Albert Hazlett – Trial in Carlisle, October 1859

Albert Hazlett was among several of John Brown’s raiders who were not with their leader on the morning of October 18, 1859 when US Marines attacked the engine house at Harpers Ferry, Virginia. Instead, Hazlett and Osborne Anderson watched the short battle from afar. The two men had left Harpers Ferry undetected late on October 17. After they could not find the five raiders who also escaped, they decided to head north – which eventually brought them into southern Pennsylvania. While Anderson lived to publish a book in 1861 about his experience, Hazlett was arrested in Cumberland County, Pennsylvania on October 22, 1859. Local authorities, however, at first thought that they had in custody “a man supposed to be Capt. Cook.” (John E. Cook was arrested three days later outside of Chambersburg, Pennsylvania). The initial confusion offered an opportunity for Hazlett, who claimed that he was actually William Harrison and had nothing to do with Brown’s raid. On October 29 Hazlett appeared before a judge in Carlisle on a writ of habeas corpus, but Hazlett’s claim that he was the wrong person failed to convince the judge. While “there is no evidence that we have any man in our custody named Albert Hazlett,” the court ruled that “we are satisfied that a monstrous crime has been committed [and] that the prisoner…participated in it.” Hazlett was sent back to Charlestown, Virginia on November 5 for a trial and was executed on March 16, 1860. Historian David Reynolds, who wrote John Brown, Abolitionist: The Man Who Killed Slavery, Sparked the Civil War, and Seeded Civil Rights, notes that the judge sent Hazlett back to Virginia “even though the evidence linking him to Harpers Ferry was circumstantial.”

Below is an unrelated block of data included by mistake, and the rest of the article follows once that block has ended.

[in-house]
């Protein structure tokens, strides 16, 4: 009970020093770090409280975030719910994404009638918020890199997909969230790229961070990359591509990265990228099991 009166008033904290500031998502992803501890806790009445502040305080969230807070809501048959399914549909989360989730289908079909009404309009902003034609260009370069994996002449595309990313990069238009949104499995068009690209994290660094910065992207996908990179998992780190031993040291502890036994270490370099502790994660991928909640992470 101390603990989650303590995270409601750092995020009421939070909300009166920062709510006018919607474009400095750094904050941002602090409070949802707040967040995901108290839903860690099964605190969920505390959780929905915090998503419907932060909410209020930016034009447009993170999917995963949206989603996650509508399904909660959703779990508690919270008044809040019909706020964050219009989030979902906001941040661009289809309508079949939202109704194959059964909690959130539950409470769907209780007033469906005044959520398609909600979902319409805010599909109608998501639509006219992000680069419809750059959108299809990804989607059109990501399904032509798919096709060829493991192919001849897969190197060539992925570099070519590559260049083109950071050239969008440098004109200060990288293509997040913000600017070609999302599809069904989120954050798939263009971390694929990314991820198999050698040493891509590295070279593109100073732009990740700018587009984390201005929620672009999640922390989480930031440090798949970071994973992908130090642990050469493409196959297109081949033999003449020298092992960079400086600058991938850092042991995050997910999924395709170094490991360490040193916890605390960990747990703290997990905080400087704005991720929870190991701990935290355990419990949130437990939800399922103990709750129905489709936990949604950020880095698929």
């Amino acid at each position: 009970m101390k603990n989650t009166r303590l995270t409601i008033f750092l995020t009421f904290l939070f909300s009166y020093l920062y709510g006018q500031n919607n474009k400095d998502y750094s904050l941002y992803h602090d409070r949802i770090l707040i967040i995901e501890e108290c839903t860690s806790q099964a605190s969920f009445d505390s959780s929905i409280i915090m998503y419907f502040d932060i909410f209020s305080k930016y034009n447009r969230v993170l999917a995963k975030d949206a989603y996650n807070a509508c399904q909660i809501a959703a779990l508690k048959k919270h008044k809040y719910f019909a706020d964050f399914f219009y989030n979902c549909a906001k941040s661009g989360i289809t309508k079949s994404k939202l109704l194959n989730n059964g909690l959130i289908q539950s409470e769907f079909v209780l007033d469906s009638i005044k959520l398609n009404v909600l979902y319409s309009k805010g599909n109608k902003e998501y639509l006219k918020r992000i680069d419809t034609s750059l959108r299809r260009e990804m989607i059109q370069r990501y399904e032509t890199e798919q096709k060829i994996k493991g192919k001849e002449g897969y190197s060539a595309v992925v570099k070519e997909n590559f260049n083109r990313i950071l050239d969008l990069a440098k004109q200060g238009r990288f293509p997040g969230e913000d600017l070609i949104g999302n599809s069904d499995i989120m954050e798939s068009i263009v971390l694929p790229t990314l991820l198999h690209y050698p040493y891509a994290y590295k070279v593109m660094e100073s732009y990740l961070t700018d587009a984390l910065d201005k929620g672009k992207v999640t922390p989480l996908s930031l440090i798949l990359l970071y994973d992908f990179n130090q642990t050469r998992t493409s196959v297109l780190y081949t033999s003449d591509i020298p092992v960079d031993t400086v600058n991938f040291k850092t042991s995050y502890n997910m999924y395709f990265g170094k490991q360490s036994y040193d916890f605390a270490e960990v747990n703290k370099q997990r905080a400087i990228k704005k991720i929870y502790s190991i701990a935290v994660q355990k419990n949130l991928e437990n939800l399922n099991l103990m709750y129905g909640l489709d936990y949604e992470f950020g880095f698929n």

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Posted in Antebellum (1840-1861)

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